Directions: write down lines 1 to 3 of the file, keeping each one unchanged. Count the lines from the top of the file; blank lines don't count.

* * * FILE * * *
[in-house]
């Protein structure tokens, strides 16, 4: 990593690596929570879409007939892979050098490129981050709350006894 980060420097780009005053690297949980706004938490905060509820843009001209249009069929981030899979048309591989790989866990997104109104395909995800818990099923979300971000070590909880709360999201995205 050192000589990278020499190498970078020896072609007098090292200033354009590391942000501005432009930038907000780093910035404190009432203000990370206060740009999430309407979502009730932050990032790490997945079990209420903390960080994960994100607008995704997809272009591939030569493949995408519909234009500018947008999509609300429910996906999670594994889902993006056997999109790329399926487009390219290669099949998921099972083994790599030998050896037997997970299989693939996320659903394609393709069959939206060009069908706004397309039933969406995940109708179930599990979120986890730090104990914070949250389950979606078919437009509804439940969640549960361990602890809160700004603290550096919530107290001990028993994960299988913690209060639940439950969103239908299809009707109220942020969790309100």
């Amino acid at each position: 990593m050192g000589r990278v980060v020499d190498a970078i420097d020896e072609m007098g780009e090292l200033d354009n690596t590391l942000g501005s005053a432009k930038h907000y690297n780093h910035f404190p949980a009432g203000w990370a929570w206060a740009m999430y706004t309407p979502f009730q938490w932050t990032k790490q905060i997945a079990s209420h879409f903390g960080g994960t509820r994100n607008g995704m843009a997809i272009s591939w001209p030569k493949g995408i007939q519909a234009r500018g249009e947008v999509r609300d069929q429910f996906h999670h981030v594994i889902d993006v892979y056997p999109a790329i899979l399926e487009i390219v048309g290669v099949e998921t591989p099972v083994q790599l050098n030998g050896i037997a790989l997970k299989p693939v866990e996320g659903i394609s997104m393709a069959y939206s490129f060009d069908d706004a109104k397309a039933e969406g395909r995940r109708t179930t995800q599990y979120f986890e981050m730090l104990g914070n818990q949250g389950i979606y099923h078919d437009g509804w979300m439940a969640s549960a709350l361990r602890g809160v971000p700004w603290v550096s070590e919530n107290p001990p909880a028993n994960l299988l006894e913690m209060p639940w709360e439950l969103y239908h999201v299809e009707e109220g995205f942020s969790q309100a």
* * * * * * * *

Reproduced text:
[in-house]
């Protein structure tokens, strides 16, 4: 990593690596929570879409007939892979050098490129981050709350006894 980060420097780009005053690297949980706004938490905060509820843009001209249009069929981030899979048309591989790989866990997104109104395909995800818990099923979300971000070590909880709360999201995205 050192000589990278020499190498970078020896072609007098090292200033354009590391942000501005432009930038907000780093910035404190009432203000990370206060740009999430309407979502009730932050990032790490997945079990209420903390960080994960994100607008995704997809272009591939030569493949995408519909234009500018947008999509609300429910996906999670594994889902993006056997999109790329399926487009390219290669099949998921099972083994790599030998050896037997997970299989693939996320659903394609393709069959939206060009069908706004397309039933969406995940109708179930599990979120986890730090104990914070949250389950979606078919437009509804439940969640549960361990602890809160700004603290550096919530107290001990028993994960299988913690209060639940439950969103239908299809009707109220942020969790309100």
């Amino acid at each position: 990593m050192g000589r990278v980060v020499d190498a970078i420097d020896e072609m007098g780009e090292l200033d354009n690596t590391l942000g501005s005053a432009k930038h907000y690297n780093h910035f404190p949980a009432g203000w990370a929570w206060a740009m999430y706004t309407p979502f009730q938490w932050t990032k790490q905060i997945a079990s209420h879409f903390g960080g994960t509820r994100n607008g995704m843009a997809i272009s591939w001209p030569k493949g995408i007939q519909a234009r500018g249009e947008v999509r609300d069929q429910f996906h999670h981030v594994i889902d993006v892979y056997p999109a790329i899979l399926e487009i390219v048309g290669v099949e998921t591989p099972v083994q790599l050098n030998g050896i037997a790989l997970k299989p693939v866990e996320g659903i394609s997104m393709a069959y939206s490129f060009d069908d706004a109104k397309a039933e969406g395909r995940r109708t179930t995800q599990y979120f986890e981050m730090l104990g914070n818990q949250g389950i979606y099923h078919d437009g509804w979300m439940a969640s549960a709350l361990r602890g809160v971000p700004w603290v550096s070590e919530n107290p001990p909880a028993n994960l299988l006894e913690m209060p639940w709360e439950l969103y239908h999201v299809e009707e109220g995205f942020s969790q309100a």